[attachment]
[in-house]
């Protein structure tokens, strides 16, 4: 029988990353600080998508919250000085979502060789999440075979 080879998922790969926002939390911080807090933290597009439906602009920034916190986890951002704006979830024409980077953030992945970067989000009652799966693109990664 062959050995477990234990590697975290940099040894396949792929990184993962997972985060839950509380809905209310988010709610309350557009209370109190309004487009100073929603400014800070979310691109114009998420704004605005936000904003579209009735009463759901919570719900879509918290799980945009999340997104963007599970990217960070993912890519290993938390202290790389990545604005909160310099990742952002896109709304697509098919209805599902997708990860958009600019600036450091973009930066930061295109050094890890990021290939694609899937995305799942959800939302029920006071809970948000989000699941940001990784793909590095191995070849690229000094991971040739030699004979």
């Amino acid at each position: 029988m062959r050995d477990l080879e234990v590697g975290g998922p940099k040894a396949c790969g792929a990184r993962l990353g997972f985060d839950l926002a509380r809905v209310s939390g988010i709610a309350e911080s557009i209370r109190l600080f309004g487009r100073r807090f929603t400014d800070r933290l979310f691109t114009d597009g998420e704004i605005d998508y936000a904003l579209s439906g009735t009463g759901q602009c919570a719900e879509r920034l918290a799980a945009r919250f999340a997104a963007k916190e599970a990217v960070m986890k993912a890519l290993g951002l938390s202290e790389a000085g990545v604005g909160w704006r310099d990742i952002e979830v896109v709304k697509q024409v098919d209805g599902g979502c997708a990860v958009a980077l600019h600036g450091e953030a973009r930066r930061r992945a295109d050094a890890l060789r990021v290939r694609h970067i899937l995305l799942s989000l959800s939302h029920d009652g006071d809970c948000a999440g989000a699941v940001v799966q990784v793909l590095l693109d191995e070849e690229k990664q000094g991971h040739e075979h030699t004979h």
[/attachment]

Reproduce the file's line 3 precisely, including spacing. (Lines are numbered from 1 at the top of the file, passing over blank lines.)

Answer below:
């Amino acid at each position: 029988m062959r050995d477990l080879e234990v590697g975290g998922p940099k040894a396949c790969g792929a990184r993962l990353g997972f985060d839950l926002a509380r809905v209310s939390g988010i709610a309350e911080s557009i209370r109190l600080f309004g487009r100073r807090f929603t400014d800070r933290l979310f691109t114009d597009g998420e704004i605005d998508y936000a904003l579209s439906g009735t009463g759901q602009c919570a719900e879509r920034l918290a799980a945009r919250f999340a997104a963007k916190e599970a990217v960070m986890k993912a890519l290993g951002l938390s202290e790389a000085g990545v604005g909160w704006r310099d990742i952002e979830v896109v709304k697509q024409v098919d209805g599902g979502c997708a990860v958009a980077l600019h600036g450091e953030a973009r930066r930061r992945a295109d050094a890890l060789r990021v290939r694609h970067i899937l995305l799942s989000l959800s939302h029920d009652g006071d809970c948000a999440g989000a699941v940001v799966q990784v793909l590095l693109d191995e070849e690229k990664q000094g991971h040739e075979h030699t004979h």